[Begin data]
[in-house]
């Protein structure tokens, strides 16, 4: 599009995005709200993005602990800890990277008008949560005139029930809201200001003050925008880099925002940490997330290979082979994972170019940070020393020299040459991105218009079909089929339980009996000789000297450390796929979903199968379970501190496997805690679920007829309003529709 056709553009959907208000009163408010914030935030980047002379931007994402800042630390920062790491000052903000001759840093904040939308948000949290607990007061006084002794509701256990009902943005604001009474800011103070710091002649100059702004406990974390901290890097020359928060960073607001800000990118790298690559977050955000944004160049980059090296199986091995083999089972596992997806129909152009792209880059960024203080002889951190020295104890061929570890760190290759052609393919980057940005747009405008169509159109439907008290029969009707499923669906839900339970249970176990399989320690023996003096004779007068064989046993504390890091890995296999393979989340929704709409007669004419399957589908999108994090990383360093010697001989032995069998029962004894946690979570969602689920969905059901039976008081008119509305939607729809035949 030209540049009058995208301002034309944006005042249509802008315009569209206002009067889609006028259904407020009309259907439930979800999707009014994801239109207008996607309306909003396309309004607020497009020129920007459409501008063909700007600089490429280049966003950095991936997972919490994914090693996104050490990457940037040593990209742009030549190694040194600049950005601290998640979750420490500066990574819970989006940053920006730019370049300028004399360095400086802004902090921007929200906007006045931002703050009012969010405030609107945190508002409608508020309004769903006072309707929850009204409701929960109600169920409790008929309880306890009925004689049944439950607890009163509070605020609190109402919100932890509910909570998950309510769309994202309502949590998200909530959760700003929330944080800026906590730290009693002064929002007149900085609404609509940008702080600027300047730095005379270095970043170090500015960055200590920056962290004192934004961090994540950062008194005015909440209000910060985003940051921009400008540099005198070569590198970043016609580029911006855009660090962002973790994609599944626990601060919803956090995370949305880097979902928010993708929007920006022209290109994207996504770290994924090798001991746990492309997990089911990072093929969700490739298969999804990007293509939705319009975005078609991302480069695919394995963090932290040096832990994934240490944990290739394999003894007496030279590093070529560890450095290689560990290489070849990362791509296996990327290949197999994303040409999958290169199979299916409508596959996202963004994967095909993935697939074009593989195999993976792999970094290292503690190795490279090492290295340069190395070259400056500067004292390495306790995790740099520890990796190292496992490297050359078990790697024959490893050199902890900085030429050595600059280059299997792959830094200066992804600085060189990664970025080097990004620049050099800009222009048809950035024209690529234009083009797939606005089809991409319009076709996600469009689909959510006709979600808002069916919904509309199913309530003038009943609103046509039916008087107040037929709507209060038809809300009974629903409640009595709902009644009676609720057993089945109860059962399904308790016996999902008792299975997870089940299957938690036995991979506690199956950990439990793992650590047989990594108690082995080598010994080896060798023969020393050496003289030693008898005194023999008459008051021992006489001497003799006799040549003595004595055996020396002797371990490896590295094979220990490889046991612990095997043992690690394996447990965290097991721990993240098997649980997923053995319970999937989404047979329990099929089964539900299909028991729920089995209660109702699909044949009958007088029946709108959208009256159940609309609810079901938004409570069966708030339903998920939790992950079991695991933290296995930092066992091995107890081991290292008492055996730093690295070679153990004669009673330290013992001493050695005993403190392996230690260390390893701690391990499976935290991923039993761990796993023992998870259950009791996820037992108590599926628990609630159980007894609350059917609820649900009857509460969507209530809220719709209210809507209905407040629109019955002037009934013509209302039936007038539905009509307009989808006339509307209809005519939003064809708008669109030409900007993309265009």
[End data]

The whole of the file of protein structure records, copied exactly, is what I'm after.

[in-house]
């Protein structure tokens, strides 16, 4: 599009995005709200993005602990800890990277008008949560005139029930809201200001003050925008880099925002940490997330290979082979994972170019940070020393020299040459991105218009079909089929339980009996000789000297450390796929979903199968379970501190496997805690679920007829309003529709 056709553009959907208000009163408010914030935030980047002379931007994402800042630390920062790491000052903000001759840093904040939308948000949290607990007061006084002794509701256990009902943005604001009474800011103070710091002649100059702004406990974390901290890097020359928060960073607001800000990118790298690559977050955000944004160049980059090296199986091995083999089972596992997806129909152009792209880059960024203080002889951190020295104890061929570890760190290759052609393919980057940005747009405008169509159109439907008290029969009707499923669906839900339970249970176990399989320690023996003096004779007068064989046993504390890091890995296999393979989340929704709409007669004419399957589908999108994090990383360093010697001989032995069998029962004894946690979570969602689920969905059901039976008081008119509305939607729809035949 030209540049009058995208301002034309944006005042249509802008315009569209206002009067889609006028259904407020009309259907439930979800999707009014994801239109207008996607309306909003396309309004607020497009020129920007459409501008063909700007600089490429280049966003950095991936997972919490994914090693996104050490990457940037040593990209742009030549190694040194600049950005601290998640979750420490500066990574819970989006940053920006730019370049300028004399360095400086802004902090921007929200906007006045931002703050009012969010405030609107945190508002409608508020309004769903006072309707929850009204409701929960109600169920409790008929309880306890009925004689049944439950607890009163509070605020609190109402919100932890509910909570998950309510769309994202309502949590998200909530959760700003929330944080800026906590730290009693002064929002007149900085609404609509940008702080600027300047730095005379270095970043170090500015960055200590920056962290004192934004961090994540950062008194005015909440209000910060985003940051921009400008540099005198070569590198970043016609580029911006855009660090962002973790994609599944626990601060919803956090995370949305880097979902928010993708929007920006022209290109994207996504770290994924090798001991746990492309997990089911990072093929969700490739298969999804990007293509939705319009975005078609991302480069695919394995963090932290040096832990994934240490944990290739394999003894007496030279590093070529560890450095290689560990290489070849990362791509296996990327290949197999994303040409999958290169199979299916409508596959996202963004994967095909993935697939074009593989195999993976792999970094290292503690190795490279090492290295340069190395070259400056500067004292390495306790995790740099520890990796190292496992490297050359078990790697024959490893050199902890900085030429050595600059280059299997792959830094200066992804600085060189990664970025080097990004620049050099800009222009048809950035024209690529234009083009797939606005089809991409319009076709996600469009689909959510006709979600808002069916919904509309199913309530003038009943609103046509039916008087107040037929709507209060038809809300009974629903409640009595709902009644009676609720057993089945109860059962399904308790016996999902008792299975997870089940299957938690036995991979506690199956950990439990793992650590047989990594108690082995080598010994080896060798023969020393050496003289030693008898005194023999008459008051021992006489001497003799006799040549003595004595055996020396002797371990490896590295094979220990490889046991612990095997043992690690394996447990965290097991721990993240098997649980997923053995319970999937989404047979329990099929089964539900299909028991729920089995209660109702699909044949009958007088029946709108959208009256159940609309609810079901938004409570069966708030339903998920939790992950079991695991933290296995930092066992091995107890081991290292008492055996730093690295070679153990004669009673330290013992001493050695005993403190392996230690260390390893701690391990499976935290991923039993761990796993023992998870259950009791996820037992108590599926628990609630159980007894609350059917609820649900009857509460969507209530809220719709209210809507209905407040629109019955002037009934013509209302039936007038539905009509307009989808006339509307209809005519939003064809708008669109030409900007993309265009």